composites: Fine Manual
                         Control, Manual Coordination,
                         Body Coordination, and
                         Strength and Agility
Time to complete         40 to 60 minutes
Reliability              Inter-rater reliability (r = 0.77
& Validity               to 0.97) and test-retest
                         reliability (r = 0.86) (Wiart
                         & Darrah, 2001).










Category            PSDQ                      SPPC & SPPC-T

Author(s)           Marsh, H.W., Richards,    Harter, S.
                    G.E., Johnson, S.,
                    Roche, L., and
                    Tremayne, P.
Year Published      1994                      1985
Type of Test        Self-report               Self-report
Location Developed  Australia                 United States
Purpose             To measure perceived      To ascertain child's and
                    physical self-concept     teacher's perceptions
                                              of the child's
                                              competencies.
Age (y:m)           School-age to             8:0 to 15:11
                    adulthood
Number of Items     11 subscales with 70      6 domains with
and Subtests        items: Strength; Body     36 and 15 items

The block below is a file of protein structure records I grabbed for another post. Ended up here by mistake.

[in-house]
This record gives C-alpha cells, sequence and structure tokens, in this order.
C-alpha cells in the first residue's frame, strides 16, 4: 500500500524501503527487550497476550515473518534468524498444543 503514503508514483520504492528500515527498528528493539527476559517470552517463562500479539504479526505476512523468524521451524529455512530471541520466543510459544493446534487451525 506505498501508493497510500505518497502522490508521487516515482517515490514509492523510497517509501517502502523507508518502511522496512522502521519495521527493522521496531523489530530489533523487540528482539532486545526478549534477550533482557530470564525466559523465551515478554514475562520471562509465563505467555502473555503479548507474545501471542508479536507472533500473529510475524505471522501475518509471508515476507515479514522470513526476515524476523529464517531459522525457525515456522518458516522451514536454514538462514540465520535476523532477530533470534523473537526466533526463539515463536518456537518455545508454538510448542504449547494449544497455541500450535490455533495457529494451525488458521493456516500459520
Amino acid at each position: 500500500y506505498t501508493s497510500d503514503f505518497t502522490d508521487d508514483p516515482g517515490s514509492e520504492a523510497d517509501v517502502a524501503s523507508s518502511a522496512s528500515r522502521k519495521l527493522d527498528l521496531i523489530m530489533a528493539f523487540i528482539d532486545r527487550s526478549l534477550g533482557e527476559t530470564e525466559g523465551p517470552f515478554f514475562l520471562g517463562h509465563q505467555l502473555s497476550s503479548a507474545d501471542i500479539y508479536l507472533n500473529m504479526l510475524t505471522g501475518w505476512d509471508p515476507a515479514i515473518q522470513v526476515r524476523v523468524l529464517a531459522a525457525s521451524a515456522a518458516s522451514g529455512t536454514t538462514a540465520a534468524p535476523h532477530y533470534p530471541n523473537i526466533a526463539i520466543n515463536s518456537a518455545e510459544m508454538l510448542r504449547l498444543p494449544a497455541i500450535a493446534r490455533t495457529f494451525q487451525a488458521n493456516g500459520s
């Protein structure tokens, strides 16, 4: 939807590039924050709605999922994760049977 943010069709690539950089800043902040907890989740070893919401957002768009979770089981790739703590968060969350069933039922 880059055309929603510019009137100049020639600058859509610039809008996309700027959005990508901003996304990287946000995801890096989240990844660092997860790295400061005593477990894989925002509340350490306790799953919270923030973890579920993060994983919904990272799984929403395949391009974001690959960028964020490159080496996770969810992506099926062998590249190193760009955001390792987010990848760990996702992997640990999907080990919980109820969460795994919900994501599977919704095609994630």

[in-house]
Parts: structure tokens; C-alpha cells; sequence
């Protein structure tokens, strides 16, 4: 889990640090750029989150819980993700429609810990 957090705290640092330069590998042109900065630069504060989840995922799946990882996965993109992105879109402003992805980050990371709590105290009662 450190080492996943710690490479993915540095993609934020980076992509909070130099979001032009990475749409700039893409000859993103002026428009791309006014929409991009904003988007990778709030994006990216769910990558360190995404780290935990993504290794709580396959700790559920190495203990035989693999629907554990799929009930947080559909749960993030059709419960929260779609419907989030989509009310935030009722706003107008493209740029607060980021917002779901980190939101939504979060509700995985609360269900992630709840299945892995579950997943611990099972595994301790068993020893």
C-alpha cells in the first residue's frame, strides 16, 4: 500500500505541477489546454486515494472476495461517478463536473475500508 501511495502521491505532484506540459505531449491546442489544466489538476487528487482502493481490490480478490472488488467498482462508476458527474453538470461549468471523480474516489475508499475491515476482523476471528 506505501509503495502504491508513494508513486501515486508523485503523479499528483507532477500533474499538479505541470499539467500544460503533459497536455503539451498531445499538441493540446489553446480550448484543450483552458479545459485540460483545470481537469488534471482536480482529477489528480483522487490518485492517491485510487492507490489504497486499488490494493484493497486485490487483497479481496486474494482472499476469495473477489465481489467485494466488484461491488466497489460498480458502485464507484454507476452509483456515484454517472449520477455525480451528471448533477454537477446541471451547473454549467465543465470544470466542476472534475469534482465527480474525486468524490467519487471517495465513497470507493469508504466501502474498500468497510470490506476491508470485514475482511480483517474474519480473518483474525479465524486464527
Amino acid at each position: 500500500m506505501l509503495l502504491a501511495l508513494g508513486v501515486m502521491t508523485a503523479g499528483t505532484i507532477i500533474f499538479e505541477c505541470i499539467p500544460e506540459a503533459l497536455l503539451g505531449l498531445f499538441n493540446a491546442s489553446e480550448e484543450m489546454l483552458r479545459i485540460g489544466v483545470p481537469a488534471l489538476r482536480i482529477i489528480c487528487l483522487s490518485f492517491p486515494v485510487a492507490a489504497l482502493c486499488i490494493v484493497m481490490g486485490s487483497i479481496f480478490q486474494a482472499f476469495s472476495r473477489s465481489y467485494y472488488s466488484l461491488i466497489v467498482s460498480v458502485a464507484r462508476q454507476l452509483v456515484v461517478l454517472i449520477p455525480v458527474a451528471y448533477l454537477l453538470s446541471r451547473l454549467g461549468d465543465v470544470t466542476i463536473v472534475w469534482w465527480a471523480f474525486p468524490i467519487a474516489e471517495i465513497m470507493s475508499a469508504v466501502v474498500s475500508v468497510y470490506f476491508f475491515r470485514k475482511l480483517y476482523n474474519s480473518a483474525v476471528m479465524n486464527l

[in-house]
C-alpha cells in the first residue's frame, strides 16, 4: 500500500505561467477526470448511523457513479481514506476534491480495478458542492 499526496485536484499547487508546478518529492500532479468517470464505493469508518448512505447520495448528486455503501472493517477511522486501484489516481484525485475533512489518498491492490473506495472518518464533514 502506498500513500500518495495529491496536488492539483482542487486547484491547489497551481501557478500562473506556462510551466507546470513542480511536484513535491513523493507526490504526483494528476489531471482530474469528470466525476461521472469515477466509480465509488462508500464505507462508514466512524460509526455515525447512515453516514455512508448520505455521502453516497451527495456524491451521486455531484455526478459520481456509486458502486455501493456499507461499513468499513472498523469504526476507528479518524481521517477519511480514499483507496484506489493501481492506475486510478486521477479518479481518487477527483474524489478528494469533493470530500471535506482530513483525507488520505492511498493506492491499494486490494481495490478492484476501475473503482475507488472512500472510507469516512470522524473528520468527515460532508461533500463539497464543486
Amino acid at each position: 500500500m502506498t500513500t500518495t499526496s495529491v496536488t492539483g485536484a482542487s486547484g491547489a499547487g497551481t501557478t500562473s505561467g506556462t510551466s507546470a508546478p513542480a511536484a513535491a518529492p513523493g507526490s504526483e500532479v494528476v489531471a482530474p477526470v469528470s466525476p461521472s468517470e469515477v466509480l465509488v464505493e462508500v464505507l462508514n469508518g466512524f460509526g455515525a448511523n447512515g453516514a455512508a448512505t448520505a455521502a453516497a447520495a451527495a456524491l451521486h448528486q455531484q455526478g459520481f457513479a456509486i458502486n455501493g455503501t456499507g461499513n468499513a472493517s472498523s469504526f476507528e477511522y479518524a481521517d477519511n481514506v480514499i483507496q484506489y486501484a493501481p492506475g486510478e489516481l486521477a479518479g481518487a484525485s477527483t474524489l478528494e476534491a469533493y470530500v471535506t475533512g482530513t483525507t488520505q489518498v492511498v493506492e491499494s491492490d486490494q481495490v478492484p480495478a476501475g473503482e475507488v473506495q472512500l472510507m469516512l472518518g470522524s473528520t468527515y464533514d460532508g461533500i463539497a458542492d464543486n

Fat; Physical Activity;   respectively: Scholastic
                    Endurance/Fitness;        Competence; Social
                    Sports Competence;        Acceptance; Athletic
                    Coordination; Health;     Competance;
                    Appearance; Flexibility;  Physical Appearance;
                    General Physical          Behvioural Conduct;
                    Self-Concept; and,        and, Global
                    Self-Esteem               Self-Worth*




Time to complete    20 minutes                10 minutes
Reliability         Good test-retest          Good internal
& Validity          reliability and overall   consistency, test-retest
                    reliability, construct    stability, internal
                    validity, cross-cultural  reliability (r = 0.71
                    validity, convergent      to 0.86), construct
                    and discriminant          and convergent
                    validity reported         validity (Kaneko
                    (Marsh, 1996a, 1996b,     & Okamura, 2005; Muris,
                    1997; Marsh et al.,       Meesters, & Fijen,
                    1994; Marsh, Tomas        2003; Van den Bergh
                    Marco, & Hulya Apcy,      & Marcoen,1999)
                    2002; Schipke & Freund,
                    2012)

Category            DCDQ-P & DCDQ-T          DP-III

Author(s)           Wilson, B.N., Kaplan,    Alpern, G. D.
                    B.J., Crawford, S.G.,
                    Campbell, A., and
                    Dewey, D.
Year Published      2000                     2007
Type of Test        Self-report              Self-report